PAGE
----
Concept

Washi

Summary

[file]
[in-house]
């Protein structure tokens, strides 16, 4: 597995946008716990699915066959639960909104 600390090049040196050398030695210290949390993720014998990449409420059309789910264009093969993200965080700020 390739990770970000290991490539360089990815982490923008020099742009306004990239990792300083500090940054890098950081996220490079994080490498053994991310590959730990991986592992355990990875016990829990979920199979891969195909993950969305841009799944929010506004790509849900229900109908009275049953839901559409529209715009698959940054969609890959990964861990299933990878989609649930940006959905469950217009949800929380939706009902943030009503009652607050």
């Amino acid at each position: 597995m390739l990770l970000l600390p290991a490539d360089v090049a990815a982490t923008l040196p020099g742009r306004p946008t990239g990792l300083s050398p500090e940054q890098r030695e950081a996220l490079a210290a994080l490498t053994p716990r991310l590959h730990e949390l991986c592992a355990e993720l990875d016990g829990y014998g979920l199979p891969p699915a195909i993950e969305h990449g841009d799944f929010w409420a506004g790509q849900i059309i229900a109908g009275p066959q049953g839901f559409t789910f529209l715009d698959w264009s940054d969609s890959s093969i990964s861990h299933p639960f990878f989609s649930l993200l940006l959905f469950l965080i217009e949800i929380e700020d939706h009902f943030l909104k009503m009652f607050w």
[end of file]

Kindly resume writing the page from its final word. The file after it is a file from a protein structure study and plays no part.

Washi is traditional Japanese paper. The term is used to describe paper that uses local fiber, processed by hand and made in the traditional manner. Washi is made using fibers from the inner bark of the gampi tree, the mitsumata shrub (Edgeworthia chrysantha), or the paper mulberry (kōzo) bush. As a Japanese craft, it is registered as a UNESCO intangible cultural heritage. Washi is generally tougher than ordinary paper made from wood pulp, and is used in many traditional arts. Origami, shodō, and ukiyo-e were all produced using washi. Washi was also used to make various everyday goods like clothes, household goods, and toys, as well as vestments and ritual objects for Shinto priests and statues of Buddha. It was even used to make wreaths that were given to winners in the 1998 Winter Paralympics. Washi is also used to repair historically valuable cultural properties, paintings, and books at museums and libraries around the world, such as the Louvre and the Vatican Museums, because of its thinness, pliability, durability over 1000 years because of its low impurities, and high workability to remove it cleanly with moisture. By the 7th century, paper had been introduced to Japan from China via the Korean Peninsula, and the Japanese developed washi by improving the method of making paper in the Heian period. The paper making technique developed in Japan around 805 to 809 was called nagashi-suki (流し漉き), a method of adding mucilage to the process of the conventional tame-suki (溜め漉き) technique to form a stronger layer of paper fibers. The improved washi came to be used to decorate religious ceremonies such as gohei, ōnusa (:ja:大麻 (神道)) , and shide at Shinto shrines, and in the Heian period, washi covered with gold and silver leaf beautifully decorated books such as Kokin Wakashu. In the Muromachi period, washi came to be used as ceremonial origami for samurai class at weddings and when giving gifts, and from the Sengoku period to the Edo period, recreational origami such as orizuru developed.
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